June 28, 2020
PARKLAND VS. LINKS: TOURNAMENT PREPARATION
By Iain Ritchie, Carr Golf Regional Superintendent
I love this time of year, when Links courses become the focus of the global golf tournament scene, culminating in the Open Championship each July. A proud Scotsman, I played my golf at Ladybank GC, working there as a Course Superintendent for seven years, before moving into the same role at Portmarnock Golf Club for 17 years. For me, Links golf courses are the true test of golf.
For the majority of the year, parkland and heathland courses play host to worldwide tour events. However, for three weeks each summer, Links golf takes centre stage. No more so than July 2019 in Ireland, with Lahinch hosting the Irish Open and Royal Portrush Golf Club hosting the Open Championship, 68 years since it was last played on the island of Ireland.
While Links and parkland courses can be polar opposites in appearance, what is less obvious to the casual observer is how their maintenance programmes differ, particularly pre and mid tournament. Having been fortunate to lead tournament preparations on Links courses for Irish Opens and a Walker Cup, I have outlined the main differences in approach.
Embracing mother nature
Links courses appear more natural and rugged than parkland courses, and their relationship with mother nature differs too.
Traditionally, Links superintendents embrace everything mother nature throws at them. Presentation of an Open Championship course is often determined by weather conditions in the lead up to a tournament. The heatwave and drought-like conditions of 2018 saw Carnoustie playing firm and fast, with fairways brown and baked in appearance and rough light and wispy in places. You may remember similar conditions in Royal Liverpool in 2006, when Tiger Woods won the tournament hitting an iron off virtually every tee across the four days.
Contrast that to parkland courses, when the appearance and presentation of the likes of Augusta National and TPC Sawgrass is almost identical each year, regardless of weather conditions. Parkland superintendents manage soil moisture and turf colour to create lush and visually appealing courses. An arsenal of chemicals, fertilisers and irrigation techniques almost defy mother nature.
Heights of cut and mowing frequencies
It’s important to highlight the different grasses that distinguish parkland and Links courses. While the former consists primarily of poa, bent, rye and other warm season grasses such as bermuda and paspalum, Links courses are dominated by fescue.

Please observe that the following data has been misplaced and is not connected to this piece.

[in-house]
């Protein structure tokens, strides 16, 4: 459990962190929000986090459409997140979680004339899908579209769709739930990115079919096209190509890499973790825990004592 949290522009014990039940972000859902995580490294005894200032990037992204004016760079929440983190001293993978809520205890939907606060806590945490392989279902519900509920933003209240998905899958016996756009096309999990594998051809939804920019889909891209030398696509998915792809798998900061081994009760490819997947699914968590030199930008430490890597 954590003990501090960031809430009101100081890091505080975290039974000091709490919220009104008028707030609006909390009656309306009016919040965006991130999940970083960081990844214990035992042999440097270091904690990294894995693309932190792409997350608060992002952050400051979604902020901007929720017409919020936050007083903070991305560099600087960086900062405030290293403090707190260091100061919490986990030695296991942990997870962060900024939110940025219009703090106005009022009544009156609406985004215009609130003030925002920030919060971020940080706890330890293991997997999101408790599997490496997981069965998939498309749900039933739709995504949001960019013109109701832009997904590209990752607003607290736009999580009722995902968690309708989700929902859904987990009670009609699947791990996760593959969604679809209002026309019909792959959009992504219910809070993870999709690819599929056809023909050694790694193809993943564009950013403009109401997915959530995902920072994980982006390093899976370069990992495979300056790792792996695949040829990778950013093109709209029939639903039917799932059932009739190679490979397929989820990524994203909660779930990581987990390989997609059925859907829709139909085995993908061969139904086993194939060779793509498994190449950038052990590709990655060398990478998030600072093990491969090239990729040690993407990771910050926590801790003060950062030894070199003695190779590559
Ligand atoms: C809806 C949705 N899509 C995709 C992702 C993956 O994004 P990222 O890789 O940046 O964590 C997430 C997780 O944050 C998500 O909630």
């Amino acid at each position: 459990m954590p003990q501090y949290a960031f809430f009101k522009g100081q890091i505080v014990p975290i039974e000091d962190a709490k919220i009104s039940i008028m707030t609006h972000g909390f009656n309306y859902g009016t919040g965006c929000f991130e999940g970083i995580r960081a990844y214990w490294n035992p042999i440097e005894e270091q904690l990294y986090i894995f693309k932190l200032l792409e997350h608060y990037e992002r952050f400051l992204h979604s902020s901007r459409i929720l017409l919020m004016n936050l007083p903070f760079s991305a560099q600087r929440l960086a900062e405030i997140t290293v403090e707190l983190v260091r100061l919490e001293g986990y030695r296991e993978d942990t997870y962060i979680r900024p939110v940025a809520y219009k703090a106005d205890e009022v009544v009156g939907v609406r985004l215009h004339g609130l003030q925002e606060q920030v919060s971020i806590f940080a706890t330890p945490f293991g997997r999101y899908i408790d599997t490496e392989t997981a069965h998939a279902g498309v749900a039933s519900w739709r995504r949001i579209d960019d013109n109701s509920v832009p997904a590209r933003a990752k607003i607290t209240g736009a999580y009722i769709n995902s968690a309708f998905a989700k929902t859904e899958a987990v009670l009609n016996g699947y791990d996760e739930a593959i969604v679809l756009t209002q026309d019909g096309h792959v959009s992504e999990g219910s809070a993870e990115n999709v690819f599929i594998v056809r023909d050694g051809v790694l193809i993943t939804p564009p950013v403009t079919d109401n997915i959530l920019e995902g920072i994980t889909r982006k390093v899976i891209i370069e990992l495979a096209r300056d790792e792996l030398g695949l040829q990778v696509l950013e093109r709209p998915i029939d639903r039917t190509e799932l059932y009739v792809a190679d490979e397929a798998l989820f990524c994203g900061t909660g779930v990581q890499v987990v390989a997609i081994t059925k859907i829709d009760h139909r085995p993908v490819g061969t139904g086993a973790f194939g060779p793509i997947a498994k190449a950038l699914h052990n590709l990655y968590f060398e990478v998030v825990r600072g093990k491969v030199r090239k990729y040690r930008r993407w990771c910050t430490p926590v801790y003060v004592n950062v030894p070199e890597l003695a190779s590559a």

For tournaments on parkland courses, heights of cut on greens would typically be set around 2.5mm or lower. Greens would often be double cut and rolled. Links courses are totally different, with 4.5-5mm heights of cut common during tournament week. Mother nature can even play a role here, maintenance teams must be cognisant of the impact of wind and avoid balls moving on the greens. Whilst parkland courses may target speeds of 12+ on the stimpmeter, Links courses are usually closer to 10 during tournament week.
Parkland fairways are well fertilised and irrigated to create lush green playing surfaces. As a result, the maintenance team will likely cut twice daily during tournament week. Conversely Links course fairways will not be irrigated prior to or during tournament week, receiving just two or three cuts during the entire tournament week.
The types of grasses and desired visual appearance combine to place very different demands on the agronomic programme for Links and parkland courses.
Parkland courses will receive higher levels of nitrogen, phosphorous, potassium and other chemicals to create lush, green, uniform and dense playing surfaces. As a result, a Course Superintendent will use a combination of granular and foliar treatments on almost all playing areas, including the rough. Parkland courses will typically be fully irrigated tee to green, including fairways to ensure surfaces remain consistent throughout.
Links Superintendents take a very different approach, with nitrogen levels 33% of those in parkland courses. The level and volume of treatments would be much lower, particularly in the immediate build-up and during tournament week. It is likely that irrigation will be limited to hand watering of greens, only to ensure playing surfaces are firm and fast during the tournament.
It is fantastic to see the Open returning to this island again; it will be an extremely busy though memorable week for Graeme Beatt and his team of up to 60 greenkeepers and volunteers. Having spent almost four years building up to it, I have no doubt it will be a resounding success.